How Windows XP end of life deadline looms affect your organisation?

How Windows XP end of life deadline looms affect your organisation?

Microsoft has recently issued a reminder that software updates, security patches and technical support for Windows XP ends on 8th April. If you haven’t planned for the impending deadline what does this really mean for your organisation?

Windows XP was launched in October 2001 and has become the most widely used and successful operating system in Microsoft’s history. According to Microsoft, Windows has been supported for more than 12 years – longer than any other Windows operating system.

Initially the end of support won’t mean much. Windows will continue to run as it normally does however Microsoft will cease providing any updates to patch for security holes or bugs. This will eventually leave your computer susceptible to attacks and security exploits. Some of these attacks can compromise your computer just from simply browsing the web.

If you’re running a business grade firewall with unified threat management (UTM) like SonicWALL which include Gateway Anti-Virus, Anti-Spyware, Intrusion Prevention, and Application Intelligence then this will help counteract some (not all) of these attacks.

You Antivirus software will still provide some level of coverage although you should not rely solely and wholly on this.

At the time of writing this article Windows XP is still active on almost 28% of all computers that browse the web. If you’re wondering Windows Vista makes up 2.99%, Windows 8 & 8.1 account for 11.3% and Windows 7 has almost 49%. So why is 28% such an important number?

For hackers it means that any new security holes they identify in Windows XP could still be almost 28% effective. Hackers often use zero day attacks to compromise systems before your Antivirus can detect them and/or Microsoft has had a chance to patch the vulnerability. Several articles exist indicating that hackers are currently holding off on any of their attacks until after the 8th April as they know Microsoft will be drawing a line in the sand and will not plug the hole.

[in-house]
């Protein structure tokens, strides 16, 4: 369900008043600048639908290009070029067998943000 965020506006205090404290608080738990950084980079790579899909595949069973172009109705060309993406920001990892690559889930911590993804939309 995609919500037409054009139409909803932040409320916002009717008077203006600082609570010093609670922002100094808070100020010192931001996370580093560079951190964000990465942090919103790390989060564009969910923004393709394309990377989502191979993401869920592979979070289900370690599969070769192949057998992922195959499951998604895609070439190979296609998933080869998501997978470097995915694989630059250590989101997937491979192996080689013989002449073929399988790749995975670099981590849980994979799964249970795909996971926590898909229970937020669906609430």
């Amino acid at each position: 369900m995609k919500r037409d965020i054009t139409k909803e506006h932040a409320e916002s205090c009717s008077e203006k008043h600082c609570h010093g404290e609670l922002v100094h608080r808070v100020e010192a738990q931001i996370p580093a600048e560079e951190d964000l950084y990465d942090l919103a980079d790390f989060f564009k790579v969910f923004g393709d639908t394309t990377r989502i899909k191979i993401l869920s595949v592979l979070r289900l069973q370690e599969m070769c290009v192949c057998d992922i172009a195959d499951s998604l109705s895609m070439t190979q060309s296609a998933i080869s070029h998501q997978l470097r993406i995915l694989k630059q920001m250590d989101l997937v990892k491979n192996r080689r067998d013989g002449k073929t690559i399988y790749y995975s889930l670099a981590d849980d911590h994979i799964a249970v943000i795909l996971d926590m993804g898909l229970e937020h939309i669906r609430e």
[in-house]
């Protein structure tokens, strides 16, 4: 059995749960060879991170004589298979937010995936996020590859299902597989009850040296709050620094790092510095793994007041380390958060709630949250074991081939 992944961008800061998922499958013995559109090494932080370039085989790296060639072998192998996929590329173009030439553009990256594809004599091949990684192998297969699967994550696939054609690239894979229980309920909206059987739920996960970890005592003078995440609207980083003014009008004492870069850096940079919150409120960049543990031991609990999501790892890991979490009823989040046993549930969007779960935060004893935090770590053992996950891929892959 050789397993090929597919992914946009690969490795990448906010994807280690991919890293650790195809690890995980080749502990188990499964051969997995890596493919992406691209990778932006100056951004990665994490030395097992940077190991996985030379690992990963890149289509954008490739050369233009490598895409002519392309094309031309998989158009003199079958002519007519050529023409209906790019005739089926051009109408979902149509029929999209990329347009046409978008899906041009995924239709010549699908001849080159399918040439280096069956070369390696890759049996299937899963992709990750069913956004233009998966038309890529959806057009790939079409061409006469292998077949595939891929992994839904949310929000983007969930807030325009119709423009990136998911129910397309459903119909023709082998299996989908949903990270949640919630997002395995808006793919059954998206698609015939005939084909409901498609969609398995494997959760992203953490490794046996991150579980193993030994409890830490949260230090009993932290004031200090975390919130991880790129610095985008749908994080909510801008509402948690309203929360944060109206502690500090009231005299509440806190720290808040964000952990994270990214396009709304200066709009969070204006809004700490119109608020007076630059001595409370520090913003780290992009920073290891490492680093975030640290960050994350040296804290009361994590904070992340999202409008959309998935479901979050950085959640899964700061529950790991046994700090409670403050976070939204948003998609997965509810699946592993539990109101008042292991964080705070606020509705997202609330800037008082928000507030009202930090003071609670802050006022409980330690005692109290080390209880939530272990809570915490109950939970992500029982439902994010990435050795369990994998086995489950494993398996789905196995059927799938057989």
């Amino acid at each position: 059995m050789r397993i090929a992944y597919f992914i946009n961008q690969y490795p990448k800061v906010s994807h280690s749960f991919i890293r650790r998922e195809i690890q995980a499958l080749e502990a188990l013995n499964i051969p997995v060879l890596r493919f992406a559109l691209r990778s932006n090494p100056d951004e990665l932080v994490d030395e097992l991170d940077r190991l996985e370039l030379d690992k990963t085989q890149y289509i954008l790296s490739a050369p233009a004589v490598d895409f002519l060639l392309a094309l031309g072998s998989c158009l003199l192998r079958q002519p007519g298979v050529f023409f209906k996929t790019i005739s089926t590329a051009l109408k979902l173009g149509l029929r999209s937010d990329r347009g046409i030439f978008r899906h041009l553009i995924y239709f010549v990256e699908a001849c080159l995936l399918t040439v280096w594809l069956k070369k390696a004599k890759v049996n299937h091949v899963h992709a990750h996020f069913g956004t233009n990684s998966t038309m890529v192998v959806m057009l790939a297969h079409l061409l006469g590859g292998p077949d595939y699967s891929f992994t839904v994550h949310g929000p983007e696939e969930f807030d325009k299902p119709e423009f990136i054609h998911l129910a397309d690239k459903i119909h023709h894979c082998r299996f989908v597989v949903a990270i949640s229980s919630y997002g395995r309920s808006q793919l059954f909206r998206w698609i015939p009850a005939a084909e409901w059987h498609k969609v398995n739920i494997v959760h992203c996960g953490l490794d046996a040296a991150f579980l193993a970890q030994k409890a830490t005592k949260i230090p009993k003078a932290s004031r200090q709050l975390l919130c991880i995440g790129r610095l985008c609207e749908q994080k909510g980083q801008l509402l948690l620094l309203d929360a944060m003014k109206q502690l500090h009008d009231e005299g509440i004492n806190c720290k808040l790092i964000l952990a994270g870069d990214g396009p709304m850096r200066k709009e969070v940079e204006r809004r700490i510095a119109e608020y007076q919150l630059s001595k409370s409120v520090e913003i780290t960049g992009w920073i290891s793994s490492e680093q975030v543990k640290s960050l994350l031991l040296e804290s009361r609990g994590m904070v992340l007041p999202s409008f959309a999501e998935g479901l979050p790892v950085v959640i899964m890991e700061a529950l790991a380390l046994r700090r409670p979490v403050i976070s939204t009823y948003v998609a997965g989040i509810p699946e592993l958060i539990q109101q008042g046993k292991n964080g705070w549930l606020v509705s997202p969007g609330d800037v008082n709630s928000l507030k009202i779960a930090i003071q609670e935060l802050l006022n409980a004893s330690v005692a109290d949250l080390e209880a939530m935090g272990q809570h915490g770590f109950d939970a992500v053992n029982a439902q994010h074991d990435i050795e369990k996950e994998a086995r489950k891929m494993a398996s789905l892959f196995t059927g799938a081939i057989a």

Microsoft has also indicated there are good security reasons for moving away from XP. According to Microsoft’s Security Intelligence Report (Vol.15), XP Service Pack 3 has an 82.4% malware infection rate.

If you’re still testing your applications for compatibility on the newer operating systems or don’t have the time to upgrade them as yet then limiting internet browser access on your Windows XP computers would be highly recommended. This can be regulated at your UTM firewall or proxy server.

Regarding application compatibility, this will also soon become an issue as some application vendors will soon cease support for XP with the updated versions of their applications making them incompatible or unsupported and some application vendors are still figuring out how to run their applications on a newer operating system.

There is a nice compromise though. Windows 7 has feature called Windows XP mode in summary this would allow you run a legitimate licensed copy of Windows XP within a virtualized instance on your Windows 7 computer. This would mean that for those applications that are fully supported you’ll be able to run them natively in Windows 7 and for those application vendors that are still catching up you can run run the application in XP mode. Windows 7 licensing is still available through the Microsoft Open License program.

As XP mode is still a fully running instance of Windows XP within Windows 7 it’s still susceptible to the same security vulnerabilities mentioned earlier in this article and as such should be used only as a last resort.

If you’re still running XP in your organisation and don’t have the time to change then a SonicWALL UTM Firewall could be a good short term stopgap as this can be implemented within hours and can provide a good counter measure for zero day attacks. Quality Antivirus is also a must but in the long term you really cannot afford to overlook upgrading your operating system or replacing your computer. You’ll need to invest the time to make the change.


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